The combination of full EHD lubrication and eddy current technology opens a completely new opportunity to study and optimize materials and/or processes for RCF applications. The detection of first cracks allows the analysis of failure modes. Monitoring the eddy current signal over time gives information about the crack propagation and threshold for crack growth. This offers—for the first time—the chance to study the effects of material and process parameters systematically. It is believed that improvement as well as decline of the RCF strength due to variation of those parameters can be determined with only a few test samples, which would drastically accelerate test programs. The savings in test time is especially evident in the determination of the threshold for crack growth. With eddy current monitoring, this can be done in days, instead of weeks with conventional test procedures, which use load levels required for 100 million or more load cycles until failure.

**References**

1. Hoffmann, G., J.A. Rice, “Initiation and Propagation of Cracks in Wrought and Sintered Steels During Rolling Contact Fatigue,” Advances in PM & Particulate Materials, MPIF, 2005, reprinted in APMI PM Industry News Online, Vol. 3, No. 3, March 2006.

2. “Development of Tools to Determine the Effect of PM Manufacturing Parameters on RCF of Highly Loaded Gears,” NSF– SBIR Phase I Grant No. 0510141, 2005.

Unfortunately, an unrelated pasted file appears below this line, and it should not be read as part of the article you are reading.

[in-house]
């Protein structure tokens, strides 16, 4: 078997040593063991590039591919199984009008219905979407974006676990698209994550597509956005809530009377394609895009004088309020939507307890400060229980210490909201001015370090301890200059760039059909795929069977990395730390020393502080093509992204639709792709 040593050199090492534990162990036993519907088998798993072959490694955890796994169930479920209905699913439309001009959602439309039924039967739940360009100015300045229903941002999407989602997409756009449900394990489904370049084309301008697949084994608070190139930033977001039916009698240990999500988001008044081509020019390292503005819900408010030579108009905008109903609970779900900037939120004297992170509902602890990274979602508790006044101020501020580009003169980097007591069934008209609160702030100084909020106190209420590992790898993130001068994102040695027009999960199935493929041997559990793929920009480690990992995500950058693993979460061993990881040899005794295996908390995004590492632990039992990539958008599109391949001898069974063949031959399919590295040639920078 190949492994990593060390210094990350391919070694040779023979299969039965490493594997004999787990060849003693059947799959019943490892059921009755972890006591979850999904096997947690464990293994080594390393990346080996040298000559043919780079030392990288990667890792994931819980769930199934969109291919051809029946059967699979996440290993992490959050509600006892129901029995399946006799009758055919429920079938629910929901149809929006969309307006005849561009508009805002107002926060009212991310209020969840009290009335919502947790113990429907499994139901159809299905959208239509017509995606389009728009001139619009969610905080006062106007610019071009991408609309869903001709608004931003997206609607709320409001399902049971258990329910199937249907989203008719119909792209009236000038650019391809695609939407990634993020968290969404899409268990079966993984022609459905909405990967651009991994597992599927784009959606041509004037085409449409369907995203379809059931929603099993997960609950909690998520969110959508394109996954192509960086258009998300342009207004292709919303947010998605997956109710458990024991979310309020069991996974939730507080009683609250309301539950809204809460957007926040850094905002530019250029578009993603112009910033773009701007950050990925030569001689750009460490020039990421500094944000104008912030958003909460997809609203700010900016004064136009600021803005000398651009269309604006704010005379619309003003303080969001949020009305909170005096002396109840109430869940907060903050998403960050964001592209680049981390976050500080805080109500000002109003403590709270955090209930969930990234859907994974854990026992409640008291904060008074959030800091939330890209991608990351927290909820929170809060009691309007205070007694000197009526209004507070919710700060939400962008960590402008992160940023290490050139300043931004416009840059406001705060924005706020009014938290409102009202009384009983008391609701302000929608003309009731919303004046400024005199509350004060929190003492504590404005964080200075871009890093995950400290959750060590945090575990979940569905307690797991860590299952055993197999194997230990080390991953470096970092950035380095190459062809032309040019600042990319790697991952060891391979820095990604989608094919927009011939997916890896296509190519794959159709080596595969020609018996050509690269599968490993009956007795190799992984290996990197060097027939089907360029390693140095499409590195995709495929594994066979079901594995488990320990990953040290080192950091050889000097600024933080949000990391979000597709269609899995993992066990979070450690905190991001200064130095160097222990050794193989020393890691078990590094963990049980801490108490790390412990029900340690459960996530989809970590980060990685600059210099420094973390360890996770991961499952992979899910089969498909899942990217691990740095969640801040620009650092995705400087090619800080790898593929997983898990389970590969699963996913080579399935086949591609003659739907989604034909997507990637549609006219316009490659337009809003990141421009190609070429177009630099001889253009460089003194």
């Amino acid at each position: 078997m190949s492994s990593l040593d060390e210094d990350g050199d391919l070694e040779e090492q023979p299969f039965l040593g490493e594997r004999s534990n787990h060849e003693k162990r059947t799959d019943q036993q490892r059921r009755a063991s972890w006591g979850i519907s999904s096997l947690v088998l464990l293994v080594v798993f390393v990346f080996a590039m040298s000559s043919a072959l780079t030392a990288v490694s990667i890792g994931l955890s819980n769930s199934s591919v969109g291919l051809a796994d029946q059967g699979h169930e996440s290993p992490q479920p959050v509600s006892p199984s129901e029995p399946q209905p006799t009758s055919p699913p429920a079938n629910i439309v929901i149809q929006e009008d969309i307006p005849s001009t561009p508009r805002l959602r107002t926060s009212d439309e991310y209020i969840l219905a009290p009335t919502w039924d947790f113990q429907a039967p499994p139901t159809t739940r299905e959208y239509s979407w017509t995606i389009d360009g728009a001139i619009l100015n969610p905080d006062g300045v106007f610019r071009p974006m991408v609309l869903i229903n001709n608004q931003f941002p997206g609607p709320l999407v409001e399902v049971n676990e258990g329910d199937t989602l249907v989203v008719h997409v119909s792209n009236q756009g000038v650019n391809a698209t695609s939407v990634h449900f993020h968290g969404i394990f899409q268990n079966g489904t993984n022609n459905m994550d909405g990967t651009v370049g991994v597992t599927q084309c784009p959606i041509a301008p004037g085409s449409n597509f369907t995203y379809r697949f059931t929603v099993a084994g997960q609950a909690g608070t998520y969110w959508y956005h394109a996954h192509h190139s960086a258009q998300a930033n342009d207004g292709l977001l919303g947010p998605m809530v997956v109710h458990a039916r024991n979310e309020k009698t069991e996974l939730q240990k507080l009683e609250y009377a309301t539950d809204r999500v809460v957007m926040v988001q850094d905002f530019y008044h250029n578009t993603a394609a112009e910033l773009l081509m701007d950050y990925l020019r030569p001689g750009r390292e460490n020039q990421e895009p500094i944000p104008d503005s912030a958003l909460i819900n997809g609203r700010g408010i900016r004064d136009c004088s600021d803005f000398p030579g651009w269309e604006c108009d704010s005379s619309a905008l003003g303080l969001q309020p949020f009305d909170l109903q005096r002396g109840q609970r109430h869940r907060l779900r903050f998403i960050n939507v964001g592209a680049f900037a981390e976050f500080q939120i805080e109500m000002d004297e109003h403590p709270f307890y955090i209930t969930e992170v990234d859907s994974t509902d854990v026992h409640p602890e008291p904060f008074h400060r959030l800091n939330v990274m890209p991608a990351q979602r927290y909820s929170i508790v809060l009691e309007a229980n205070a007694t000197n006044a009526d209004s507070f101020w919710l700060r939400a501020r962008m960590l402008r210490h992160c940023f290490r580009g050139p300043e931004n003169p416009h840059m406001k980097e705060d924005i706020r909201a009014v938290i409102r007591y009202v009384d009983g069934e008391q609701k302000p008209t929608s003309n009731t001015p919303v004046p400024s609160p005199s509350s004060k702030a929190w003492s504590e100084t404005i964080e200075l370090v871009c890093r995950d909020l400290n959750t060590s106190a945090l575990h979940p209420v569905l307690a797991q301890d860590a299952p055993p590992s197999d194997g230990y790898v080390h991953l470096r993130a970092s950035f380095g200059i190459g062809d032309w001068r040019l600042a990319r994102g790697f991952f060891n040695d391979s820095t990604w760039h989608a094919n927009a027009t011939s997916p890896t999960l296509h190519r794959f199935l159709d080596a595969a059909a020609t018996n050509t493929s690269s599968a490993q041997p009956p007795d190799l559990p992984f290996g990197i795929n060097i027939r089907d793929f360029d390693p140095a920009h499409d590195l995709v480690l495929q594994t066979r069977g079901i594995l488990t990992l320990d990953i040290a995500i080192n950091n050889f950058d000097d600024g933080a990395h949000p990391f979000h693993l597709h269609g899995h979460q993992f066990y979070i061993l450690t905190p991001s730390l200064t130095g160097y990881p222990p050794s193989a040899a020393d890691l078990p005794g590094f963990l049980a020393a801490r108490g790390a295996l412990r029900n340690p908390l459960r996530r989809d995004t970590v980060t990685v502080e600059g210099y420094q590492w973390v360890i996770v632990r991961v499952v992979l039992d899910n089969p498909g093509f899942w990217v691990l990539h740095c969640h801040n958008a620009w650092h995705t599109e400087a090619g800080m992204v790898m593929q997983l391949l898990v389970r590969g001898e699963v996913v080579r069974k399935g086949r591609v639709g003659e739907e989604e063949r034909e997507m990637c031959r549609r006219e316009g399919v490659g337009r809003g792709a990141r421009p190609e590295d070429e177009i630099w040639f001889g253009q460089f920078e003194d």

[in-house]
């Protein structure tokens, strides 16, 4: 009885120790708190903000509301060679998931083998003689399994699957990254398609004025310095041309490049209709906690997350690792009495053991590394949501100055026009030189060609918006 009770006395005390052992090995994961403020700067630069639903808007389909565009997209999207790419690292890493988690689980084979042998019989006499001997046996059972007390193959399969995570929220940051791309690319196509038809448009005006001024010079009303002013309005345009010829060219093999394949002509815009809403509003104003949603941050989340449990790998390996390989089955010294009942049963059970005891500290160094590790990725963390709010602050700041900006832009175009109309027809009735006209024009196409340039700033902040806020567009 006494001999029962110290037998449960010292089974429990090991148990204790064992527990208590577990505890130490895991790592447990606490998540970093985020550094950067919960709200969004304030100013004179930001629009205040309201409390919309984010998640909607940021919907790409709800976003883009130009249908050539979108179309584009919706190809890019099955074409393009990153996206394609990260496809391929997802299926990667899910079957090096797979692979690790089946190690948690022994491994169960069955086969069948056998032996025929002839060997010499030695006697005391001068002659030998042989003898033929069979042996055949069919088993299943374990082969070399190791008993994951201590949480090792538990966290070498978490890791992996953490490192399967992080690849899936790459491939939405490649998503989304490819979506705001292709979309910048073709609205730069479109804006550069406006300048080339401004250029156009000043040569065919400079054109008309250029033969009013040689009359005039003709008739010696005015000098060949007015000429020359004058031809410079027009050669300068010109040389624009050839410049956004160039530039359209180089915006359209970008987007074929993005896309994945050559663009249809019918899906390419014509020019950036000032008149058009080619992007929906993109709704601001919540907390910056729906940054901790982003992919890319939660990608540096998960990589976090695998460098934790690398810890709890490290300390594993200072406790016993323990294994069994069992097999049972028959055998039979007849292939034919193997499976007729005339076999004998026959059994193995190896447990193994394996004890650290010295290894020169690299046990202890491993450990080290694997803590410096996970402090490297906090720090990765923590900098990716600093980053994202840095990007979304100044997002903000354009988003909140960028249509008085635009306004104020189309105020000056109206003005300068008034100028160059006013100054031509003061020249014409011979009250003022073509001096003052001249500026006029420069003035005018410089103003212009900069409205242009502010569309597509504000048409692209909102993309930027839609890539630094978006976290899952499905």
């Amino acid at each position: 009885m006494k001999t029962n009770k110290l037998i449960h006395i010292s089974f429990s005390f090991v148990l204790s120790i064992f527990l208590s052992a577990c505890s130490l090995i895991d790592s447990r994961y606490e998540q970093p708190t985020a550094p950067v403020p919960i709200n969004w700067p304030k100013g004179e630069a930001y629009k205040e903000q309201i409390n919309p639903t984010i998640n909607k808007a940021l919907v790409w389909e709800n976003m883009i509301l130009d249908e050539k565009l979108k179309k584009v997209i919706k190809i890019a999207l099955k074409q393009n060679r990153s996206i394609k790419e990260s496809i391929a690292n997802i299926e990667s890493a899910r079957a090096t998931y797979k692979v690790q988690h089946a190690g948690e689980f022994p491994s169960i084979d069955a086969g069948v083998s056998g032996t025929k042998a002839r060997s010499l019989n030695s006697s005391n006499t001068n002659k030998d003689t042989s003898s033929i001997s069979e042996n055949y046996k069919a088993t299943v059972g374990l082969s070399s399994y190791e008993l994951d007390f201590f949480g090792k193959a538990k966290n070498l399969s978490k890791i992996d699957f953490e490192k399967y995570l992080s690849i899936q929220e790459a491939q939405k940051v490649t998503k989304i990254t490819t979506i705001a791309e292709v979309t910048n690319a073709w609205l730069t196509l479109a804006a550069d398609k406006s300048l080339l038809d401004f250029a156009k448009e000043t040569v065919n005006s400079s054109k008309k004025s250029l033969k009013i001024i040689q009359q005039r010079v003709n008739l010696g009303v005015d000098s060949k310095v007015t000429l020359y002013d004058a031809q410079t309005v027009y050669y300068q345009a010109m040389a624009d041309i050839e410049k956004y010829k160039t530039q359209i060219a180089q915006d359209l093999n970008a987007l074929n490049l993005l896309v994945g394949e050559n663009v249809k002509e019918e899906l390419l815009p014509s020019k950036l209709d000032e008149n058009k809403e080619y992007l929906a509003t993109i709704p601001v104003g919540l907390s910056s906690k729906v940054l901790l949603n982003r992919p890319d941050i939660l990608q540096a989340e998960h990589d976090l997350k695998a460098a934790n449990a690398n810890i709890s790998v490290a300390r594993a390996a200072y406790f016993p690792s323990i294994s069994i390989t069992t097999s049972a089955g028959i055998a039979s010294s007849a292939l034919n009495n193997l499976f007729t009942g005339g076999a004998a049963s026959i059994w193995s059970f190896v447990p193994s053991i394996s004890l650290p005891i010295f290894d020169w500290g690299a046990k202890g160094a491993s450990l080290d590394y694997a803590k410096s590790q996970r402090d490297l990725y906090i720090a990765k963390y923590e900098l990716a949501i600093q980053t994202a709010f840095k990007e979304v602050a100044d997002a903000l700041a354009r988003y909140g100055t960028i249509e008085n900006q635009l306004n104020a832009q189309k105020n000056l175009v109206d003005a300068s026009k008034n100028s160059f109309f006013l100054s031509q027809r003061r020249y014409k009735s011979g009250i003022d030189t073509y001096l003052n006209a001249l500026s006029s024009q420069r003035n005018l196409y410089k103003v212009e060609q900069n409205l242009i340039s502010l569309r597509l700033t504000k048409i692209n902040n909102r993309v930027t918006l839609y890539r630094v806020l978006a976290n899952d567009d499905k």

3. Hoffmann, G., F.G. Hanejko, R.H. Slattery, “Crack Initiation and Propagation in RCF—A New Approach to Understanding Pitting Failure in Highly Loaded Gears,” SAE Technical Papers, SAE 2006-01-0383, 2006, published in SP-2039, ISBN 0-7680-1774-2, SAE 2006.

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11. “Fundamental Rating Factors and Calculation Methods for Involute Spur and Helical Gear Teeth,” American National Standard - ANSI/AGMA 2001-D04, AGMA.

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26. Lipp, K., “Oberflaechenzerruettung von Sinterstaehlen unter konstanter und veraenderlicher Hertzscher Pressung mit ueberlagerter Reibung (Schlupf),” Dissertation (Ph.D. Thesis), Universitaet des Saarlandes, Saarbruecken, Germany, 1997.

27. Hoffmann, G., K. Lipp, K. Michaelis, C.M. Sonsino, J.A. Rice, “Testing P/M Materials for High Loading Gear Applications,” International Journal of Powder Metallurgy, Vol. 34, No. 6, 1999.

**William Jandeska** *is a consultant with Midwest Metallurgical Ltd. in the field of automotive material, applications and processes. He retired after 34 years at General Motors—20 at the GM Research Lab and 14 as a staff engineer in the advanced materials and processing group at GM Powertrain. Jandeska is a fellow of the ASM Metallurgical Society and APMI—The Powder Metallurgical Institute.*

**Gottfried Hoffmann** *is president of V-Tech International, a testing service provider and consulting company in general fatigue design and durability studies, located in Milwaukee. In addition, he teaches part-time at several universities in Milwaukee and is a member of MPIF and APMI. Hoffmann was the winner of the 2002 PM World Conference’s Outstanding Technical Paper Award.*